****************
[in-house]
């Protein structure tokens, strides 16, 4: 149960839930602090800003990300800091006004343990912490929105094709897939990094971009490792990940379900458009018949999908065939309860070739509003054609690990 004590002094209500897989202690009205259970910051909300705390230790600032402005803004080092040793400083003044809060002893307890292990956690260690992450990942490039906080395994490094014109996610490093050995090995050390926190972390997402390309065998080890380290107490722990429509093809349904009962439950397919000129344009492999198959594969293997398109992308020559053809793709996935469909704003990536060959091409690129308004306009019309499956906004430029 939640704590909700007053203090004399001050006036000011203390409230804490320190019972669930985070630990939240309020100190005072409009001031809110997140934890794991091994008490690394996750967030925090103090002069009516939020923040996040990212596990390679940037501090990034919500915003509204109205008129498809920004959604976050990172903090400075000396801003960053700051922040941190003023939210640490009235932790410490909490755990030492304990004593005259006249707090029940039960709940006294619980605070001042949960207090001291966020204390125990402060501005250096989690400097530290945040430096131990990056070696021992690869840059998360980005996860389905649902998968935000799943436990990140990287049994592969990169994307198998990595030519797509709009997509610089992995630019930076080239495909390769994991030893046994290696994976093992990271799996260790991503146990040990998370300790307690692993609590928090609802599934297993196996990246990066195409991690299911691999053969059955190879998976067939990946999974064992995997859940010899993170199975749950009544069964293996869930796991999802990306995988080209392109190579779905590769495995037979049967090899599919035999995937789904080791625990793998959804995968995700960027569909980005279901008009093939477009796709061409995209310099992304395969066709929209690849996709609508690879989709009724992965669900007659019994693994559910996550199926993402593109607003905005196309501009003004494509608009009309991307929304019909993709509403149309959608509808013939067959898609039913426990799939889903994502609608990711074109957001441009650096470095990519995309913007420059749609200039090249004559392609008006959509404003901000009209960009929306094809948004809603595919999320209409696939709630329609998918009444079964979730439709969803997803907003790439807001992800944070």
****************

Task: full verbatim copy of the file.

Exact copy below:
[in-house]
């Protein structure tokens, strides 16, 4: 149960839930602090800003990300800091006004343990912490929105094709897939990094971009490792990940379900458009018949999908065939309860070739509003054609690990 004590002094209500897989202690009205259970910051909300705390230790600032402005803004080092040793400083003044809060002893307890292990956690260690992450990942490039906080395994490094014109996610490093050995090995050390926190972390997402390309065998080890380290107490722990429509093809349904009962439950397919000129344009492999198959594969293997398109992308020559053809793709996935469909704003990536060959091409690129308004306009019309499956906004430029 939640704590909700007053203090004399001050006036000011203390409230804490320190019972669930985070630990939240309020100190005072409009001031809110997140934890794991091994008490690394996750967030925090103090002069009516939020923040996040990212596990390679940037501090990034919500915003509204109205008129498809920004959604976050990172903090400075000396801003960053700051922040941190003023939210640490009235932790410490909490755990030492304990004593005259006249707090029940039960709940006294619980605070001042949960207090001291966020204390125990402060501005250096989690400097530290945040430096131990990056070696021992690869840059998360980005996860389905649902998968935000799943436990990140990287049994592969990169994307198998990595030519797509709009997509610089992995630019930076080239495909390769994991030893046994290696994976093992990271799996260790991503146990040990998370300790307690692993609590928090609802599934297993196996990246990066195409991690299911691999053969059955190879998976067939990946999974064992995997859940010899993170199975749950009544069964293996869930796991999802990306995988080209392109190579779905590769495995037979049967090899599919035999995937789904080791625990793998959804995968995700960027569909980005279901008009093939477009796709061409995209310099992304395969066709929209690849996709609508690879989709009724992965669900007659019994693994559910996550199926993402593109607003905005196309501009003004494509608009009309991307929304019909993709509403149309959608509808013939067959898609039913426990799939889903994502609608990711074109957001441009650096470095990519995309913007420059749609200039090249004559392609008006959509404003901000009209960009929306094809948004809603595919999320209409696939709630329609998918009444079964979730439709969803997803907003790439807001992800944070």